This week’s question was asked by John, from Portsmouth, Rhode Island.

He asked: Do you recall back in the 70's, I believe it was, where a whole bunch of witches got together and tried to come up with a set of rules (13 of them I think..)?  And, shortly there after this council disbanded...
Do you happen to know who made up this group? Why they disbanded? or even how they formed in the first place?


Hi John,


What you refer to is the American Council of Witches, which met in 1974, from April 11 to April 14.


The purpose of the group was to come together to find the common points of agreement among the various groups practicing in the United States, in order to present some sort of unified statement of belief to a public which largely did not understand Wicca.


There were 73 participants, and the document they arrived at is the 13 principles of Wiccan Belief. From what I've been able to find out, it was written by Carl Llewellyn Weschke, along with Selena Fox (Of Circle Sanctuary, who is responsible for the pentacles on Veteran's Grave markers) and a number of people from the Covenant of the Goddess.


Some of these people are still quite active in the Pagan Community. I haven't found a complete list though.


The group disbanded later on in 1974, perhaps because their work had been accomplished, and perhaps, in part, because Wicca is an inherently non-governed religion.


The statement of beliefs is:

Principles of Wiccan Beliefs

1974, Council of American Witches

1.   We practice rites to attune ourselves with the natural rhythm of life forces marked by the phases of the Moon and the seasonal Quarters and Cross Quarter.

2.   We recognize that our intelligence gives us a unique responsibility toward our environment. We seek to live in harmony with Nature, in ecological balance offering fulfillment to life and consciousness within an evolutionary concept.

3.   We acknowledge a depth of power far greater than that apparent to the average person. Because it is far greater than ordinary, it is sometimes called supernatural, but we see it as lying within that which is naturally potential to all.

4.   We conceive of the Creative Power in the universe as manifesting through polarity -- as masculine and feminine -- and that this same Creative Power lies in all people, and functions through the interaction of the masculine and feminine. We value neither above the other, knowing each to be supportive to the other. We value sex as pleasure, as the symbol and embodiment of life, and as one of the sources of energies used in magickal practice and religious worship.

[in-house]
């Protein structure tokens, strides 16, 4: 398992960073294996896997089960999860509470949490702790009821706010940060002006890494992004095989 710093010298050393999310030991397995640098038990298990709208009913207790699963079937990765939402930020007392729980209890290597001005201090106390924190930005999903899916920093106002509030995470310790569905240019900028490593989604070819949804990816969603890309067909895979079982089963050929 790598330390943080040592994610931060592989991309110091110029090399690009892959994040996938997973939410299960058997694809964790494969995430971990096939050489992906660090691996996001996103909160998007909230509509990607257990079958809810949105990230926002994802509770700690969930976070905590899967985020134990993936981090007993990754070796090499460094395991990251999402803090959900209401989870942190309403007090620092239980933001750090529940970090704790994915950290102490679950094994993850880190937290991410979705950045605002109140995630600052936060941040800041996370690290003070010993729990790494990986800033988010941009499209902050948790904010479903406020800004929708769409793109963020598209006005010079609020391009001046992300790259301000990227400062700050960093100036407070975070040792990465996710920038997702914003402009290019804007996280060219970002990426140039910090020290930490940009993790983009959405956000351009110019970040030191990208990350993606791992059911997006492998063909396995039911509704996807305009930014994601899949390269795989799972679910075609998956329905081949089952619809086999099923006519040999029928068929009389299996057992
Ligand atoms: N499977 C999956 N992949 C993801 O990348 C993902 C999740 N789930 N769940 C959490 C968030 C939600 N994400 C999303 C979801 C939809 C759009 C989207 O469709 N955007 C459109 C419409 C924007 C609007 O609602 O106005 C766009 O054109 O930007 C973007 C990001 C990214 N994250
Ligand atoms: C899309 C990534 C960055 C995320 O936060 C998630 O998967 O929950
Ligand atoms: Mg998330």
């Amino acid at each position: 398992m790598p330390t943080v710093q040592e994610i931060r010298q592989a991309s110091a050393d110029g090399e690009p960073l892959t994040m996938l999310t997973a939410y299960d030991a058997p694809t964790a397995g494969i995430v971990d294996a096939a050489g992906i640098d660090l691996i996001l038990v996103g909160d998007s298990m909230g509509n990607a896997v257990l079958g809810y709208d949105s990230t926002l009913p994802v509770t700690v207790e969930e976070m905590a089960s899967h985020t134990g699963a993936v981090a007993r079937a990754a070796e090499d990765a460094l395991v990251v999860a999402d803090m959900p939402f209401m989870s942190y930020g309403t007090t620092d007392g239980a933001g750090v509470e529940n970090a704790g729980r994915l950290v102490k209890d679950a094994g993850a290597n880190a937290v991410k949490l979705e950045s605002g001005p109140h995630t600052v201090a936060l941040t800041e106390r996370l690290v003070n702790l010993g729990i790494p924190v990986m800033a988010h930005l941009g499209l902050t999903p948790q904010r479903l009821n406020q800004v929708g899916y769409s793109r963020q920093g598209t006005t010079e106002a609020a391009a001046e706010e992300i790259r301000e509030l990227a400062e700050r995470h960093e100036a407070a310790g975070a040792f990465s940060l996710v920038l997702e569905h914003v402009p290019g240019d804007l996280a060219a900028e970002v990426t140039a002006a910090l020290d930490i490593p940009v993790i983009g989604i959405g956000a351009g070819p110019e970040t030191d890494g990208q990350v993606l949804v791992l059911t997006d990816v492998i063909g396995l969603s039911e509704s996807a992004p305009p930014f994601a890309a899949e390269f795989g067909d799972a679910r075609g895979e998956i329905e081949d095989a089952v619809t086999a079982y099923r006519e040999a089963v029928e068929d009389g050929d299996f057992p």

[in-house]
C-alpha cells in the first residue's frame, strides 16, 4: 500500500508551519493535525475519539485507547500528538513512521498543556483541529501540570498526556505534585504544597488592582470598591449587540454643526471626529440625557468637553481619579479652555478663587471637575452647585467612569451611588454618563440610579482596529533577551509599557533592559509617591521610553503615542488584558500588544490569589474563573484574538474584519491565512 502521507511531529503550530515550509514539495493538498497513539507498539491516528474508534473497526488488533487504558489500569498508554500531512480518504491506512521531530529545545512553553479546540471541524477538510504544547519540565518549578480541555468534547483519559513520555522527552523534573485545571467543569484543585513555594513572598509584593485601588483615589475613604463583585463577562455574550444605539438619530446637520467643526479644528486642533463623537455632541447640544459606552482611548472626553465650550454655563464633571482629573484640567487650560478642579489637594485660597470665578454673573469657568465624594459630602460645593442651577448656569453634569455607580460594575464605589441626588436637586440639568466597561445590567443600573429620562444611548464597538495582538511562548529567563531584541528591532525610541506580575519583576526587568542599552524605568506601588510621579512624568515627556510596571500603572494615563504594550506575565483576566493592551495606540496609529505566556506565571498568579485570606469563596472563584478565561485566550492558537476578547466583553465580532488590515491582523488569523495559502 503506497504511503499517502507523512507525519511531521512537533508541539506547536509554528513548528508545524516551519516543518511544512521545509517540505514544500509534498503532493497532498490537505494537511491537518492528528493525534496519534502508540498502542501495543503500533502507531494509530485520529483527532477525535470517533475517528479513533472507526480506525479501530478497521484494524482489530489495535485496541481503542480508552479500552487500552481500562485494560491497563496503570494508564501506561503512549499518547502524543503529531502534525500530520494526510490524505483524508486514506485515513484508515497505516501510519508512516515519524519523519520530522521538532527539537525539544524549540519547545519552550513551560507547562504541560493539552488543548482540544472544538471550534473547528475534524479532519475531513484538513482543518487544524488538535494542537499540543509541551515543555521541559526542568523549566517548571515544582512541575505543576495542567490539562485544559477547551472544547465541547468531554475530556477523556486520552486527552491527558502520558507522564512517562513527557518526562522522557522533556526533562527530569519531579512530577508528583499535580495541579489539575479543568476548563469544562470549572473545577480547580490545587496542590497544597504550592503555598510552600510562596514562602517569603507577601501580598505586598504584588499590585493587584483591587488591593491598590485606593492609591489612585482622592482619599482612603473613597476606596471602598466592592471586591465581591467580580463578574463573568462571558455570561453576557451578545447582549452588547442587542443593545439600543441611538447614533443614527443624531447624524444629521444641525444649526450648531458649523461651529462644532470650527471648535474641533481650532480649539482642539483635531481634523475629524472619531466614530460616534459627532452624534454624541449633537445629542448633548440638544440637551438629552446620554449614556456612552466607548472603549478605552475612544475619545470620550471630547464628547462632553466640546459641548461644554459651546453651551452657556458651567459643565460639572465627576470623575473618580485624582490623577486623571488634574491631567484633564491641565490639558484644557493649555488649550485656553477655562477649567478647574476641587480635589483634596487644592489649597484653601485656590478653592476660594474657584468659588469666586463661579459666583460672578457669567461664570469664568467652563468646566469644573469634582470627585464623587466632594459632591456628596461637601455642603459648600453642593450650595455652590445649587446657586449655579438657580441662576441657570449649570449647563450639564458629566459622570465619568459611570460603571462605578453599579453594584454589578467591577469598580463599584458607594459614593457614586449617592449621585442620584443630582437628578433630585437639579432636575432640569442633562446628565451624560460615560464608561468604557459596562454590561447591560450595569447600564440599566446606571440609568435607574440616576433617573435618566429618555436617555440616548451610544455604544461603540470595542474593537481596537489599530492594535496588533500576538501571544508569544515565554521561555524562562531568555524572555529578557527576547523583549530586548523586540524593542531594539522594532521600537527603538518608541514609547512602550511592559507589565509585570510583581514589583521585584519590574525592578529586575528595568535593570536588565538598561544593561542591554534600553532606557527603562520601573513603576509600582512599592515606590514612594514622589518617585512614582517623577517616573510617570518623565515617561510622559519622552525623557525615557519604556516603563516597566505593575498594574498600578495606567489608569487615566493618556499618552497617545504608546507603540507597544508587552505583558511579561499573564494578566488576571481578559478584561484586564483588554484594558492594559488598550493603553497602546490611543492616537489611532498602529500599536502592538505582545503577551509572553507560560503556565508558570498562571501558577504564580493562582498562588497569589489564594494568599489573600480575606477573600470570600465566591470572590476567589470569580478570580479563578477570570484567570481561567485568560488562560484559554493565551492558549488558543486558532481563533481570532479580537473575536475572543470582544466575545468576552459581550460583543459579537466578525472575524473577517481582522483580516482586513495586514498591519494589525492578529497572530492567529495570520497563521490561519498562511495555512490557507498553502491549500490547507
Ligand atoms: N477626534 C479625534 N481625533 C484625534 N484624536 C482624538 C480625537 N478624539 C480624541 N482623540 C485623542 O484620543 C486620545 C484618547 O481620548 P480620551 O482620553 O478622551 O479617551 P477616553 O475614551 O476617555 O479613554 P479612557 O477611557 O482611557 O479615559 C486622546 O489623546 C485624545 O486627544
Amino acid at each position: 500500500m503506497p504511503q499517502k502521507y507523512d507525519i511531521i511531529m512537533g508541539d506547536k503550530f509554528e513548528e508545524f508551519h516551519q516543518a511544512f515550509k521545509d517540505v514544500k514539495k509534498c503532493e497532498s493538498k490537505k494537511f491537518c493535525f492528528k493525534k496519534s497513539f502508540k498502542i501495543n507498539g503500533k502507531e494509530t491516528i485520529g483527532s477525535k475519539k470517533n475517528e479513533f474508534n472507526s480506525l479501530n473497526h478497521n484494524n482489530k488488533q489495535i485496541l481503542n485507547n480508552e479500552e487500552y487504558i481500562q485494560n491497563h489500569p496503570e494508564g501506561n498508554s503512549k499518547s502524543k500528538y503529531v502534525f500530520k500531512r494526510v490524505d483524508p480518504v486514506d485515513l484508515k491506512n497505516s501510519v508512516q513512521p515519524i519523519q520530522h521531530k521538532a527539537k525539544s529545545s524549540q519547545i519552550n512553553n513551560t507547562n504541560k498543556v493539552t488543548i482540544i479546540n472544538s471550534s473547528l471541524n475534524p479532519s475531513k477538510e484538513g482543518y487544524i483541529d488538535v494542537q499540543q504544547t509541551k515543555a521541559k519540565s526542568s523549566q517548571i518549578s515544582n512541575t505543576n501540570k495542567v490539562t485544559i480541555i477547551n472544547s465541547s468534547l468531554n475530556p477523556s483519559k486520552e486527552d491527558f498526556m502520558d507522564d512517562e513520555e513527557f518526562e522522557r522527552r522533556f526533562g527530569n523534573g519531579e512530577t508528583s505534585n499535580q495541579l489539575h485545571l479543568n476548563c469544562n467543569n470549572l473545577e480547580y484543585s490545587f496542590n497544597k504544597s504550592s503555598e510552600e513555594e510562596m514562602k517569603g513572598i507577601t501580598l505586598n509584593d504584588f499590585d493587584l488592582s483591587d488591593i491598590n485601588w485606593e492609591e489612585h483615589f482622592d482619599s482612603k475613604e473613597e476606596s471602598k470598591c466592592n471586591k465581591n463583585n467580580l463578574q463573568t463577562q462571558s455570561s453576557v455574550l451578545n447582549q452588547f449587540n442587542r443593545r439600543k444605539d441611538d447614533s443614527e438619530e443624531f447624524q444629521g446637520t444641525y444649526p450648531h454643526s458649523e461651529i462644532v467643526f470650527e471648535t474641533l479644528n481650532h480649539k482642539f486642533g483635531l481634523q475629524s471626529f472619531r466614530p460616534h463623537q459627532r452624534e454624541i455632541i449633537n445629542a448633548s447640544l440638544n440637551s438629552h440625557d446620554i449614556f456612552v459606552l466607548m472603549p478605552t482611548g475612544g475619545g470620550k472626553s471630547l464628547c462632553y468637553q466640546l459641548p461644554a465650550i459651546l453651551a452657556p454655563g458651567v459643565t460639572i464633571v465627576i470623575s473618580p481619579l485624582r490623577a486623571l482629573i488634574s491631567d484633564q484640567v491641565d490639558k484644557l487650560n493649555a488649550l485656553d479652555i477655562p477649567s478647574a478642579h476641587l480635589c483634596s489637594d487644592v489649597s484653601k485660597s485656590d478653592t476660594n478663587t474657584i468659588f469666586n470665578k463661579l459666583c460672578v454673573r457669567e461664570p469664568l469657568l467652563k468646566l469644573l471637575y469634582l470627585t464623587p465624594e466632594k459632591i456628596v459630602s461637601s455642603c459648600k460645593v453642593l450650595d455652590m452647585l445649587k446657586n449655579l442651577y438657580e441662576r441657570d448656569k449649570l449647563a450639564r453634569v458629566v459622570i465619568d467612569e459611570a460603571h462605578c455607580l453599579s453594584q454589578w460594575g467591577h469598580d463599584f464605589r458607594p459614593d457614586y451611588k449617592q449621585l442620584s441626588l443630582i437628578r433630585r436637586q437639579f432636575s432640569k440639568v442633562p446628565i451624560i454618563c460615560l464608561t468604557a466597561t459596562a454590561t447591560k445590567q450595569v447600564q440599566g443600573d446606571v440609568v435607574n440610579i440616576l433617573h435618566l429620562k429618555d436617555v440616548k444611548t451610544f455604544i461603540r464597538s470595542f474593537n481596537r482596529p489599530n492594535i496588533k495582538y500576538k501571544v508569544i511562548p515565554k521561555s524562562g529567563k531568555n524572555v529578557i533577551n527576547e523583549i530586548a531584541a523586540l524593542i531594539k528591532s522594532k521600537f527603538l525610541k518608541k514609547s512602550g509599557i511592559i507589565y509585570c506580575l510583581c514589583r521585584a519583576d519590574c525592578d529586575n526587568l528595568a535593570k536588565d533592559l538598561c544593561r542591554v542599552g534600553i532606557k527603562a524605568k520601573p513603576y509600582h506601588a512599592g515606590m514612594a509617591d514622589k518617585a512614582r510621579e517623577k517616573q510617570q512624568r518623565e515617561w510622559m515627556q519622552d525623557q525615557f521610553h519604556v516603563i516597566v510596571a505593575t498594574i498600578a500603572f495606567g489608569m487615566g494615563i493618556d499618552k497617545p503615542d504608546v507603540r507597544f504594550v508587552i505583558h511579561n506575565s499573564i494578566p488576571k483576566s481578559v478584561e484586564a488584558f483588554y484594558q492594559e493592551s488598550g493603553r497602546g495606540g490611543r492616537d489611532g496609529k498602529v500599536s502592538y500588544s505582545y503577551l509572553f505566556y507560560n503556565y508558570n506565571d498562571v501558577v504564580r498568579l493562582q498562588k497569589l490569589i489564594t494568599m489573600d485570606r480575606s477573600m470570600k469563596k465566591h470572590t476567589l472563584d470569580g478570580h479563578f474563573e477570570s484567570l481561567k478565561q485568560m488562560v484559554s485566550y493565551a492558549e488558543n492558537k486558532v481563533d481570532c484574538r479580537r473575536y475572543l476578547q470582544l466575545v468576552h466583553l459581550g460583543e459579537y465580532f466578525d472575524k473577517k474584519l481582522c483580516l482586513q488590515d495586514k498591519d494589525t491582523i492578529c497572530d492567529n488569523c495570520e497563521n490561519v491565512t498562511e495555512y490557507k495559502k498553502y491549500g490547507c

5.   We recognize both outer worlds and inner, or psychological, worlds sometimes known as the Spiritual World, the Collective Unconscious, Inner Planes, etc. -- and we see in the interaction of these two dimensions the basis for paranormal phenomena and magickal exercises. We neglect neither dimension for the other, seeing both as necessary for our fulfillment.

6.   We do not recognize any authoritarian hierarchy, but do honor those who teach, respect those who share their greater knowledge and wisdom, and acknowledge those who have courageously given of themselves in leadership.

7.   We see religion, magick and wisdom in living as being united in the way one views the world and lives within it -- a world view and philosophy of life which we identify as Witchcraft -- the Wiccan Way.

8.   Calling oneself "Witch" does not make a Witch -- but neither does heredity itself, nor the collecting of titles, degrees and initiations. A Witch seeks to control the forces within her/himself that make life possible in order to live wisely and well without harm to others and in harmony with Nature.

9.   We believe in the affirmation and fulfillment of life in a continuation of evolution and development of consciousness giving meaning to the Universe we know and our personal role within it.

10.  Our only animosity towards Christianity, or towards any other religion or philosophy of life, is to the extent that its institutions have claimed to be "the only way" and have sought to deny freedom to others and to suppress other ways of religious practice and belief.

11.  As American Witches, we are not threatened by debates on the history of the Craft, the origins of various terms, the legitimacy of various aspects of different traditions. We are concerned with our present and our future.

12.  We do not accept the concept of absolute evil, nor do we worship any entity known as "Satan" or "the Devil", as defined by the Christian traditions. We do not seek power through the suffering of others, nor accept that personal benefit can be derived only by denial to another.

13.  We believe that we should seek within Nature that which is contributory to our health and wellbeing.


What's interesting is that today, there are so many variations and self-styled Wiccans about, many of which follow something other than what the above statement includes. There are some who believe homosexuals should not practice Wicca, and some Wiccans who do not worship the God. e.g. Dianic Wicca. Some Wiccans have little to do with nature.


In general though, most accept most of what is stated here.


© 2008, Deirdre A. Hebert